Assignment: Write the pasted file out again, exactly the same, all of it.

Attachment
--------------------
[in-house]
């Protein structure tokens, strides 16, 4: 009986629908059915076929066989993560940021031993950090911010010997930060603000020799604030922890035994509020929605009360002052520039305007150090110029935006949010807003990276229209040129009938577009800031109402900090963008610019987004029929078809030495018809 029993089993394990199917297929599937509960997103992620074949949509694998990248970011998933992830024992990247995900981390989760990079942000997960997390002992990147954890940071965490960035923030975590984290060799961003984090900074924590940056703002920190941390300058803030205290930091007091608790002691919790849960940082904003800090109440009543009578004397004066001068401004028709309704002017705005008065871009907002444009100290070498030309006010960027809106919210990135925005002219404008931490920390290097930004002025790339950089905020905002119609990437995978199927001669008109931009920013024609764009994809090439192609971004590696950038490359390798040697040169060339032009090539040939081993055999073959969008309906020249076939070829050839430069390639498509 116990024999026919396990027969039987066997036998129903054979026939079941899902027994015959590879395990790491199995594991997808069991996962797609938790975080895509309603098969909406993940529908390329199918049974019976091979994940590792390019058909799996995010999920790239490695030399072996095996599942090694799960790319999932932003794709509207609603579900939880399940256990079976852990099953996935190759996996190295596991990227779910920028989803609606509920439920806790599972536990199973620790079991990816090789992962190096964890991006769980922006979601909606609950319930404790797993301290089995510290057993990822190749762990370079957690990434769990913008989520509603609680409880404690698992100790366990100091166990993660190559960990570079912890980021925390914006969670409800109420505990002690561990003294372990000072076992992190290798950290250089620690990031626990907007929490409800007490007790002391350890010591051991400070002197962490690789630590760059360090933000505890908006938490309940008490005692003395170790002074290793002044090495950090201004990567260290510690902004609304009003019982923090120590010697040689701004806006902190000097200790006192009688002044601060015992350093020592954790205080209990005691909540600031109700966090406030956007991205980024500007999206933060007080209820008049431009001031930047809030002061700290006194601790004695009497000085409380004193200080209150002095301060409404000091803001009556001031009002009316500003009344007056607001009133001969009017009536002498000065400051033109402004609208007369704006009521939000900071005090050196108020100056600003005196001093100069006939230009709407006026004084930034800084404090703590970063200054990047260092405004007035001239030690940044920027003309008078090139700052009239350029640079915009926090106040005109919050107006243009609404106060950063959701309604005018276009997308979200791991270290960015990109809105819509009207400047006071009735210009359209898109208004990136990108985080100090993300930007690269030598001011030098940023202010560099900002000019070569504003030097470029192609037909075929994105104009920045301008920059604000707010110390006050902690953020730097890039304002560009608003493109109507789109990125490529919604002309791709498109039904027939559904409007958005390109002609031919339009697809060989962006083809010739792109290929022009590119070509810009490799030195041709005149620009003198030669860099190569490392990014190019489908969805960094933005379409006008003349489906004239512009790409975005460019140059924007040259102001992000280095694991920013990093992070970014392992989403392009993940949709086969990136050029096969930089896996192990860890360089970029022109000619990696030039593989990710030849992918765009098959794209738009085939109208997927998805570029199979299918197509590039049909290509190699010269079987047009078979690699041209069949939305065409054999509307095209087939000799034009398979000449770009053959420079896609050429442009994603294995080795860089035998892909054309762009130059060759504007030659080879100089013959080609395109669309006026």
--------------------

[in-house]
């Protein structure tokens, strides 16, 4: 009986629908059915076929066989993560940021031993950090911010010997930060603000020799604030922890035994509020929605009360002052520039305007150090110029935006949010807003990276229209040129009938577009800031109402900090963008610019987004029929078809030495018809 029993089993394990199917297929599937509960997103992620074949949509694998990248970011998933992830024992990247995900981390989760990079942000997960997390002992990147954890940071965490960035923030975590984290060799961003984090900074924590940056703002920190941390300058803030205290930091007091608790002691919790849960940082904003800090109440009543009578004397004066001068401004028709309704002017705005008065871009907002444009100290070498030309006010960027809106919210990135925005002219404008931490920390290097930004002025790339950089905020905002119609990437995978199927001669008109931009920013024609764009994809090439192609971004590696950038490359390798040697040169060339032009090539040939081993055999073959969008309906020249076939070829050839430069390639498509 116990024999026919396990027969039987066997036998129903054979026939079941899902027994015959590879395990790491199995594991997808069991996962797609938790975080895509309603098969909406993940529908390329199918049974019976091979994940590792390019058909799996995010999920790239490695030399072996095996599942090694799960790319999932932003794709509207609603579900939880399940256990079976852990099953996935190759996996190295596991990227779910920028989803609606509920439920806790599972536990199973620790079991990816090789992962190096964890991006769980922006979601909606609950319930404790797993301290089995510290057993990822190749762990370079957690990434769990913008989520509603609680409880404690698992100790366990100091166990993660190559960990570079912890980021925390914006969670409800109420505990002690561990003294372990000072076992992190290798950290250089620690990031626990907007929490409800007490007790002391350890010591051991400070002197962490690789630590760059360090933000505890908006938490309940008490005692003395170790002074290793002044090495950090201004990567260290510690902004609304009003019982923090120590010697040689701004806006902190000097200790006192009688002044601060015992350093020592954790205080209990005691909540600031109700966090406030956007991205980024500007999206933060007080209820008049431009001031930047809030002061700290006194601790004695009497000085409380004193200080209150002095301060409404000091803001009556001031009002009316500003009344007056607001009133001969009017009536002498000065400051033109402004609208007369704006009521939000900071005090050196108020100056600003005196001093100069006939230009709407006026004084930034800084404090703590970063200054990047260092405004007035001239030690940044920027003309008078090139700052009239350029640079915009926090106040005109919050107006243009609404106060950063959701309604005018276009997308979200791991270290960015990109809105819509009207400047006071009735210009359209898109208004990136990108985080100090993300930007690269030598001011030098940023202010560099900002000019070569504003030097470029192609037909075929994105104009920045301008920059604000707010110390006050902690953020730097890039304002560009608003493109109507789109990125490529919604002309791709498109039904027939559904409007958005390109002609031919339009697809060989962006083809010739792109290929022009590119070509810009490799030195041709005149620009003198030669860099190569490392990014190019489908969805960094933005379409006008003349489906004239512009790409975005460019140059924007040259102001992000280095694991920013990093992070970014392992989403392009993940949709086969990136050029096969930089896996192990860890360089970029022109000619990696030039593989990710030849992918765009098959794209738009085939109208997927998805570029199979299918197509590039049909290509190699010269079987047009078979690699041209069949939305065409054999509307095209087939000799034009398979000449770009053959420079896609050429442009994603294995080795860089035998892909054309762009130059060759504007030659080879100089013959080609395109669309006026």